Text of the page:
I initially chose my author, Richard W. Morris, because he was a coal miner from County Durham. It resonated with me on a personal level as my own grandfather and great-grandfather were coal miners. I was intrigued to research someone who I thought might have had similar experiences to those talked about by my grandfather when I was young. Though I found, in many cases, that Richard’s experience reflected many experiences by miners, like pit injuries and fatalities, I soon realised that many of his experiences were very different. It became clear very early on that similar experiences became very different based on perspective, like memories and opinions surrounding the General Strike of 1926 (for more on this see here).
There were other students whose authors had been coal miners or had come from adjacent areas to Richard. It was nice to be able to discuss our own authors, their similarities and differences. By researching Richard’s life and the history of the time, I have gained a much wider understanding and appreciation of working-class life. I thought I had a good understanding of the historical issues to begin with, due to my interest in history and a previous project on coal mining, but I had not anticipated how much I would learn from approaching history through one person’s life.
Delving into Richard’s memoir has been a privilege. To explore the working condiions of the mines and his more private memories of home and family has been a humbling journey. It has allowed me to expand on my knowledge of history, particularly from a more personal perspective. I have researched aspects of history that I might not have done before, for example Richard’s experience of the W.E.A, which I had not heard of before the blog. It was also a pleasure to travel with Richard through his memories, going down the pits with him, and to America after WW1.
I feel that I have contributed to public history by helping Richard share his recollections. His intention in writing his memoir, in 1972, was to create a lasting record of the coal mines and miners from his area. I hope and believe that I have helped him, in a small way, to achieve his goal.
I could not help wondering when I started the blog how Richard would feel, knowing his memories (although intended to be shared) were being set free into an electronic world. I could not help but wonder what he would think knowing his thoughts and memories were, in some cases, being read in America and Canada. Due to this, I became even more aware of how important the work I was doing actually was. Though I had some limited blogging experience prior to Writing Lives, I was conscious of my responsibility, not just for my voice, but for Richard’s too. I wanted to do a good job for myself and for the project, but most importantly I wanted to make sure Richard’s voice was heard.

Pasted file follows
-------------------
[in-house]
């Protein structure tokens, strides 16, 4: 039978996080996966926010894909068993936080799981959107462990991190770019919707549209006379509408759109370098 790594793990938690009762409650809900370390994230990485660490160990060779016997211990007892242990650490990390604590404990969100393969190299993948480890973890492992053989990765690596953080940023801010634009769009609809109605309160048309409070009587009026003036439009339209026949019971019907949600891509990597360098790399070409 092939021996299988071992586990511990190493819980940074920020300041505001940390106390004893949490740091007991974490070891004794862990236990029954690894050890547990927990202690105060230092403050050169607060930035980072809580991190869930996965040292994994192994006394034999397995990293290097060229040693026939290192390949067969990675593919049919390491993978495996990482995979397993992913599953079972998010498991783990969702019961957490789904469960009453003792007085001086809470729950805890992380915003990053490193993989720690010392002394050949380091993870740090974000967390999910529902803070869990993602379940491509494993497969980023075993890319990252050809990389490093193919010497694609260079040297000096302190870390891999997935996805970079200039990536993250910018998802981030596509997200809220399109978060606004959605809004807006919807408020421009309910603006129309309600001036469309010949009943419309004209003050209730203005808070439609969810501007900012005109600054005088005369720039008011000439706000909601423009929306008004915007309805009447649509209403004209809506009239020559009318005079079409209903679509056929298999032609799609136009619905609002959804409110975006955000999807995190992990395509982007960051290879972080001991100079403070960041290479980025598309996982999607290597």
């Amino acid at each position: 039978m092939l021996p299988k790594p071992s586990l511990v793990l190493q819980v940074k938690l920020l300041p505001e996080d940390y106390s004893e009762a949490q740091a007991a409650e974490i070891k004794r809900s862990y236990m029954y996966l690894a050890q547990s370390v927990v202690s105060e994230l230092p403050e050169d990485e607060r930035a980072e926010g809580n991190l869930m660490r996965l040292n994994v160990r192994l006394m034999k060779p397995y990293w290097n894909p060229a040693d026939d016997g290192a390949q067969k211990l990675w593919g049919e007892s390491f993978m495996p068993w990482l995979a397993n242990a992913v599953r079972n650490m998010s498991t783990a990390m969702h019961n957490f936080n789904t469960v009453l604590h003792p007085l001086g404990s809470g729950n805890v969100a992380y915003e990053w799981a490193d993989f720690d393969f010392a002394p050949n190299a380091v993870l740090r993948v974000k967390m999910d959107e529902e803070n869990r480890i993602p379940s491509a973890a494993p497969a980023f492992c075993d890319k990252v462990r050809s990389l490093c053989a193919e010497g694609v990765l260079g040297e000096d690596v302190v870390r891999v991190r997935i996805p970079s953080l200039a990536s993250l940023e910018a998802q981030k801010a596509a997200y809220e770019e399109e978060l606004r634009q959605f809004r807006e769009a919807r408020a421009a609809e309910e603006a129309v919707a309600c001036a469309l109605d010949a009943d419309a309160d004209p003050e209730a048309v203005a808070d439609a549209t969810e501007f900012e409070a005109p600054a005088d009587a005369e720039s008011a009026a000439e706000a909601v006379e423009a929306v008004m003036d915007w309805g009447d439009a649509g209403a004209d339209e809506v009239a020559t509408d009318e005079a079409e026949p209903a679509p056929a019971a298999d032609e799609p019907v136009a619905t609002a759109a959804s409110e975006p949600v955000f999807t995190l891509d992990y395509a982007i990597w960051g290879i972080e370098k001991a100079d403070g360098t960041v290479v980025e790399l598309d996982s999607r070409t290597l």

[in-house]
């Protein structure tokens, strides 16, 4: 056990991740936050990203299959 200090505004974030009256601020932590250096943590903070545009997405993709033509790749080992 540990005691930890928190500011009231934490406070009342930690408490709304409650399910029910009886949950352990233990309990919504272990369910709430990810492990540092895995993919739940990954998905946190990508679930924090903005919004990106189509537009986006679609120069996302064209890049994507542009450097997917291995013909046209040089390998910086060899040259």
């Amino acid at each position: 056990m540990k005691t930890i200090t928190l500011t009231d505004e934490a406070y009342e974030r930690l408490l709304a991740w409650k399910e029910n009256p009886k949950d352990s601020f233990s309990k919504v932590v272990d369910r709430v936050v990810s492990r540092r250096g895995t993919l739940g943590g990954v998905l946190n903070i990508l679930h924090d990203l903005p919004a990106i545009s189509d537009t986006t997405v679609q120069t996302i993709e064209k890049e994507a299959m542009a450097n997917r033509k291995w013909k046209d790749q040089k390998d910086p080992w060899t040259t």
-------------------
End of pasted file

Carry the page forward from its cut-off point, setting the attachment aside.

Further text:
As a mature student I found myself a little behind in the social media aspect of 21st Century life. Contributing to Writing Lives pushed me out of my comfort zone and taught me numerous new skills. I have thoroughly enjoyed using social media, particularly Twitter, to publicise my blog and other students’ blogs via this medium. It is wonderful to receive feedback from people all over the world. I have grown in confidence and skill just by taking part and making the most of my opportunity. Blogging enabled me to use different writing styles and techniques. After spending years trying to write in a particularly academic way, blogging allowed me more freedom. Though I strived to maintain a professional tone, I realised that I could use a more relaxed style to keep people engaged.
The main thing, and I believe the most important thing, that I will take away from my small part on the Writing Lives project, is the ability to give a voice to someone who does not have one. I have tried to focus, throughout my blog, on Richard’s voice, on his experience and the wider implications of his thoughts and feelings. I hope that I did his memoir justice, and I hope that I have helped him to tell his story.
MORRIS, R. W., ‘Autobiography of R. W. Morris’, TS, c.350pp. (c.140,000 words). Extracts published as ‘A Boy goes down the pit’, Bulletin of the Durham County Local History Society, No. 20, Oct 1977, pp. 4-12 (edited by G. Patterson). BruneI University Library.
‘R.W.Morris’ in John Burnett, David Vincent and David Mayall (eds) The Autobiography of the Working Class: An Annotated, Critical Bibliography 1790-1945, 3 vols. (Brighton: Harvester, 1984, 1987, 1989): 1:520.
Featured Image: Pelton Fell Railway – Durhamintime.org
Dropbox Screenshot of Richard’s memoir and my own notes.